Upper extremity venous occlusion describes a condition in which the vein coming from the arm into the chest becomes narrowed, blocked or pinched. It is usually seen in people who use their arms in repetitive tasks, such as swimming or house painting. The overuse of the muscles results in thickening that can pinch the vein where it enters the body from the arm, just above the first rib.
Reduced flow of blood from the arm is usually acute, causing pain, swelling, or discoloration of the arm. It requires immediate medical attention to restore proper blood-flow.
The condition is known by several names, including: Paget-von Schröetter Syndrome, upper extremity deep vein thrombosis (DVT), axillo-subclavian vein thrombosis and effort thrombosis. It mostly occurs in young people.
People who perform heavy, repetitive tasks involving the arms are most at risk for developing upper extremity venous occlusion. It is more common in young people, from teens to those in their 40s. However, the elderly can develop upper extremity venous occlusion as a complication of medical procedures, such as the use of cardiac pacemakers.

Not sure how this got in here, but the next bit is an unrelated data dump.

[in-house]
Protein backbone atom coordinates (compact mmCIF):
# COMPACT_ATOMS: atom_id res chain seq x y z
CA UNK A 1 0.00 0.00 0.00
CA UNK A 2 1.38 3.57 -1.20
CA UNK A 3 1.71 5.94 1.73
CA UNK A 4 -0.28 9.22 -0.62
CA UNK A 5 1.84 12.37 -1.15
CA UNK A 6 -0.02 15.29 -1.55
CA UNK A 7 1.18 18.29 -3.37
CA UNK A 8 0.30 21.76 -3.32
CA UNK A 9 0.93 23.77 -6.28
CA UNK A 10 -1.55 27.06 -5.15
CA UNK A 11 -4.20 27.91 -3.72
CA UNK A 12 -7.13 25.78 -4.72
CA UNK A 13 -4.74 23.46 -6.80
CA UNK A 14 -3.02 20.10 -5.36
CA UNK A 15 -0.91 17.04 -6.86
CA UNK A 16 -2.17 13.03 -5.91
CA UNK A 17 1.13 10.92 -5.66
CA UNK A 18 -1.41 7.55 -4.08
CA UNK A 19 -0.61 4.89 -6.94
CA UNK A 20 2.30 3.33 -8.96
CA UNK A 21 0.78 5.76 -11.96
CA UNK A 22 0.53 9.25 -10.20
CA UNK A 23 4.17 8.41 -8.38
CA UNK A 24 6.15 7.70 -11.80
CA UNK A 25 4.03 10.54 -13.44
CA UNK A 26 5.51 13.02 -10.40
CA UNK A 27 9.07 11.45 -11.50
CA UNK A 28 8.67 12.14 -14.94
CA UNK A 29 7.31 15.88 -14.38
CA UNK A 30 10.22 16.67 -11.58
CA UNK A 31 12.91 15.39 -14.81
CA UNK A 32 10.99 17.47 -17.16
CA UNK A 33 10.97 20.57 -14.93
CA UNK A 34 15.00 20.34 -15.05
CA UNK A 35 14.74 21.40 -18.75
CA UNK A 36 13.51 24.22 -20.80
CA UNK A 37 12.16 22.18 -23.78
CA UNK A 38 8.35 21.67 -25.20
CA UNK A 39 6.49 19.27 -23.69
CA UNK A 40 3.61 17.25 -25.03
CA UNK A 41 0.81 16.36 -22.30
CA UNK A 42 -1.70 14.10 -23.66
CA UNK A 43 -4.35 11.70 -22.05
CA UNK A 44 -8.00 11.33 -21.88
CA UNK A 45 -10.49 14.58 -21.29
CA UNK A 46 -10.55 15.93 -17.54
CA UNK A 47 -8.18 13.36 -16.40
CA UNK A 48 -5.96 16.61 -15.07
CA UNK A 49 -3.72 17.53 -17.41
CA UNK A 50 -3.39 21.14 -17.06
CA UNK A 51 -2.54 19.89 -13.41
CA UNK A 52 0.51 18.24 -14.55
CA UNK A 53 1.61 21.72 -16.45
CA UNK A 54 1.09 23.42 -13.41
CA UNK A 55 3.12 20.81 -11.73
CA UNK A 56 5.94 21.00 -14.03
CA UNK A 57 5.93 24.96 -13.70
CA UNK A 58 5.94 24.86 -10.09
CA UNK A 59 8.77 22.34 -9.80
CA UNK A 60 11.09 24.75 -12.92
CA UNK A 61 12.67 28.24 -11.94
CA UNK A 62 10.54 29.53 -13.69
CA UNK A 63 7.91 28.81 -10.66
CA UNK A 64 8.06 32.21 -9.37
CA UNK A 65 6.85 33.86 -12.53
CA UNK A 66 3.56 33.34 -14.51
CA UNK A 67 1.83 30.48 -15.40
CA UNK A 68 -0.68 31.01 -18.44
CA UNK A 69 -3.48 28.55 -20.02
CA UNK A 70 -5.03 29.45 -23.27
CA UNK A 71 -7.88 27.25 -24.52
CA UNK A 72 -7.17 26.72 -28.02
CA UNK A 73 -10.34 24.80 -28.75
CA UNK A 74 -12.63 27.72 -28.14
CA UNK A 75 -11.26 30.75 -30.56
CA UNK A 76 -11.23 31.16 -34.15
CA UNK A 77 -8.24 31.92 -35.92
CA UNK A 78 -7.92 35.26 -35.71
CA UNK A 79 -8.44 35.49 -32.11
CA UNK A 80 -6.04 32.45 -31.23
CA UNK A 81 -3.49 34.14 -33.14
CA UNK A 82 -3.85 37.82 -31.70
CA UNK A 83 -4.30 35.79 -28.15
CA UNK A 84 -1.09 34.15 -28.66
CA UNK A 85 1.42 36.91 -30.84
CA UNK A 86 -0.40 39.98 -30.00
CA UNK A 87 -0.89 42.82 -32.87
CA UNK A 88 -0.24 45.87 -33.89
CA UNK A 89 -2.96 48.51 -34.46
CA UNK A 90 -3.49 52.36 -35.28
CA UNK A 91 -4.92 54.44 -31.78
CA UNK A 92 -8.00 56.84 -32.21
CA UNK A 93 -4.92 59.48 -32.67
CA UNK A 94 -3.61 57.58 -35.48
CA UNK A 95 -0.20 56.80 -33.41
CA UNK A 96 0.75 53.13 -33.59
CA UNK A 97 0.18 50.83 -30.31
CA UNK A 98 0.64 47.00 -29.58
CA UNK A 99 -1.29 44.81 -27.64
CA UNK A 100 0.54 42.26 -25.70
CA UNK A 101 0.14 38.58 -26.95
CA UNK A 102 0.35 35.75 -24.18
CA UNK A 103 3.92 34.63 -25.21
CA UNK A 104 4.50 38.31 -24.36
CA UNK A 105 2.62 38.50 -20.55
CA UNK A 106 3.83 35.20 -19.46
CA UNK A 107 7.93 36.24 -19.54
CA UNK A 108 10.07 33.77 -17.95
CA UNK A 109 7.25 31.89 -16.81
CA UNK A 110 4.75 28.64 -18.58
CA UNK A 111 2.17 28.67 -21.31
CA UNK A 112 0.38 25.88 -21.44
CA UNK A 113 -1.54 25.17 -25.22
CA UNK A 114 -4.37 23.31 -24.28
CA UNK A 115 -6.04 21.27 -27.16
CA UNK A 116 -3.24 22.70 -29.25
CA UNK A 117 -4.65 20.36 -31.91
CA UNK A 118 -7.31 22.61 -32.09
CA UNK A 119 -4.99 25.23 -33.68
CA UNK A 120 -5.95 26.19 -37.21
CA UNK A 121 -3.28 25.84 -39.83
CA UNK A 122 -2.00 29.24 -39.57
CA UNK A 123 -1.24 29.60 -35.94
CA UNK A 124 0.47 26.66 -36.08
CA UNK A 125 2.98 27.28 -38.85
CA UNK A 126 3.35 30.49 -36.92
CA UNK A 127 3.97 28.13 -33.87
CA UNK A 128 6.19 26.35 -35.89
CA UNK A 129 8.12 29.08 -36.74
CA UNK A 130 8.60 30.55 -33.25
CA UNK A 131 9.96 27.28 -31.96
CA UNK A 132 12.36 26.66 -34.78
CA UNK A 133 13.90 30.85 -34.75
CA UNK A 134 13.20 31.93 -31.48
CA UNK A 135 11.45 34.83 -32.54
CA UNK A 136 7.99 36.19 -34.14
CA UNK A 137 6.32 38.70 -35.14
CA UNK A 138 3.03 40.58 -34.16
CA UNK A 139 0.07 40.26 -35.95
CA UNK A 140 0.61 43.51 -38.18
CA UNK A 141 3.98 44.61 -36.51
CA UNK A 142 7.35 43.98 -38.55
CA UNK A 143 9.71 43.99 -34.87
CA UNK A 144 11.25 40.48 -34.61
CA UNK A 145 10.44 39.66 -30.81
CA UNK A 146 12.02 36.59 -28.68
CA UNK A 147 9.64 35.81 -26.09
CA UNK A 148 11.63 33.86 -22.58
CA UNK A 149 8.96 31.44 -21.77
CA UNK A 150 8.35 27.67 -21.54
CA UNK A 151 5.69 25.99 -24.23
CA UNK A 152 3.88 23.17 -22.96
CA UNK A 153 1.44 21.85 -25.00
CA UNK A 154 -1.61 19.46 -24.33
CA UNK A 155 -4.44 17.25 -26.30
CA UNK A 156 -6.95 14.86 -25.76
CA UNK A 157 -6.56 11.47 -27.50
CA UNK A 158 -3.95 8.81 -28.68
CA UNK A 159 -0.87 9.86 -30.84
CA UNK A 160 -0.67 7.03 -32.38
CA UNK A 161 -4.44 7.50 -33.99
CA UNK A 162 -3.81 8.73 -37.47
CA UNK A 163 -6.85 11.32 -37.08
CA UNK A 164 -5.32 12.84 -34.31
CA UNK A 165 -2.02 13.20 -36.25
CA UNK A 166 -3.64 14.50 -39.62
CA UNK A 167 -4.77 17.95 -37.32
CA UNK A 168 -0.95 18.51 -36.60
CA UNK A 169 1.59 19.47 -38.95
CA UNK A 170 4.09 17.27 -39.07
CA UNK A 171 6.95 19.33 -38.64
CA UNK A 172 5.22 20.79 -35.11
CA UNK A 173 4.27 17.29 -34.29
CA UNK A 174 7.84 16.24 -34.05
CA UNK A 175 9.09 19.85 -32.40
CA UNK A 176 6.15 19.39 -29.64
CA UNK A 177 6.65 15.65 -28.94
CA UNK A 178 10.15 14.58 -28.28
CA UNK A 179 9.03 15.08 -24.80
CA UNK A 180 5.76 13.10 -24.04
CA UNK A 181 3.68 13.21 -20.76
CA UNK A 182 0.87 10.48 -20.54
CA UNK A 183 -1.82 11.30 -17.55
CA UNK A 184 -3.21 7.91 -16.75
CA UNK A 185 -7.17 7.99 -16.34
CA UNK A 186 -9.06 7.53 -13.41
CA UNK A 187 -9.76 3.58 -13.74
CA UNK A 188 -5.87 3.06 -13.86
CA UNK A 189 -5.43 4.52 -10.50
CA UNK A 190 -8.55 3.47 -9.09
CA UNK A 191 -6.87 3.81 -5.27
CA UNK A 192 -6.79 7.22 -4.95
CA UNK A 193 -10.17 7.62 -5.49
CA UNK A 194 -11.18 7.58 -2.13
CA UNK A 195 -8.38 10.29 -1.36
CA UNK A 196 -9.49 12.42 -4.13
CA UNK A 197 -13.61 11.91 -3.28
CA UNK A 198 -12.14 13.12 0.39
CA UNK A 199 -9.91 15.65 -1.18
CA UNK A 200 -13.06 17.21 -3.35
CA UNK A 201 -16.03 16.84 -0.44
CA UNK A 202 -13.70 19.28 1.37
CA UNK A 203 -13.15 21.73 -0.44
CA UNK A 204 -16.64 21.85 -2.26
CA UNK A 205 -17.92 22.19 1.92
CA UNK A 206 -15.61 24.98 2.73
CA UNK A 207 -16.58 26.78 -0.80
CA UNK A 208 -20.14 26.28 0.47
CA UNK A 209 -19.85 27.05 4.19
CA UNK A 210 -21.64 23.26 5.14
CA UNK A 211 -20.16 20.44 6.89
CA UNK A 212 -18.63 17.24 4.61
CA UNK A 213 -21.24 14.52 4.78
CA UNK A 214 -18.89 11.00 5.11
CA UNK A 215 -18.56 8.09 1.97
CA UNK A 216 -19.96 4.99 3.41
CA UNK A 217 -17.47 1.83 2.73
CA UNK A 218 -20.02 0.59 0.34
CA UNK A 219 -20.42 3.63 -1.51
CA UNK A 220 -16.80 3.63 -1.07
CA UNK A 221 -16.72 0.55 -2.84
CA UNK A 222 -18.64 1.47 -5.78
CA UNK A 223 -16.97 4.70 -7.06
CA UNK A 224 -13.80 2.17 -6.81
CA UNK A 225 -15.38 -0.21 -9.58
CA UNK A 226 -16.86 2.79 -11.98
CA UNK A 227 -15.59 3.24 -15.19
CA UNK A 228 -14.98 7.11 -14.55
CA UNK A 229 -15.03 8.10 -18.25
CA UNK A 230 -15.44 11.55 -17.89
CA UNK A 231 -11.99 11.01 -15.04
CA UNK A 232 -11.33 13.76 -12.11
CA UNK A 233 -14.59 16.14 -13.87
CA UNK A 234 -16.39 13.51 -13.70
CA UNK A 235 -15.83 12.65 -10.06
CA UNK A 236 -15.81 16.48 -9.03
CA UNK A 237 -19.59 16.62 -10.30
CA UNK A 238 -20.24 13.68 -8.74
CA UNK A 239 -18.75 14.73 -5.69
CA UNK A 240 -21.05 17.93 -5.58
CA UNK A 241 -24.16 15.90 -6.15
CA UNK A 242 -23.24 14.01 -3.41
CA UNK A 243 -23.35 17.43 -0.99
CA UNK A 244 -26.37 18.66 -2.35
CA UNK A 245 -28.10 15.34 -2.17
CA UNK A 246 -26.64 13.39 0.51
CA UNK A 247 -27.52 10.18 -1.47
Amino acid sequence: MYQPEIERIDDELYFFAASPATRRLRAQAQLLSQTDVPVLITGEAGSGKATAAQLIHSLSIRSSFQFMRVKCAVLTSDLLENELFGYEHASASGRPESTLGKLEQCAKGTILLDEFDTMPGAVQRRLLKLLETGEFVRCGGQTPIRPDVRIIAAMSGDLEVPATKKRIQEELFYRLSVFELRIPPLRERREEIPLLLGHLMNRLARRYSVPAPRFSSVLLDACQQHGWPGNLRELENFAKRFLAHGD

Upper extremity venous occlusion usually presents in the sudden onset of swelling, discomfort, aching or heaviness of the arm. Sometimes, the arm may take on a bluish discoloration.
The treatment of upper extremity venous occlusion is aimed at opening the occluded vein segment and keeping it open. Anti-clotting medication (anticoagulants) is almost always be used to keep the clot from progressing and recurring. If the blockage is acute, medication may be used to dissolve the clot (thrombolytics). Once the vein has been opened, additional treatment may be beneficial. Treatment might include removal of the first rib and possible balloon angioplasty of the vein. A hospital stay of three to 76 days and a recovery time of two to eight weeks is expected.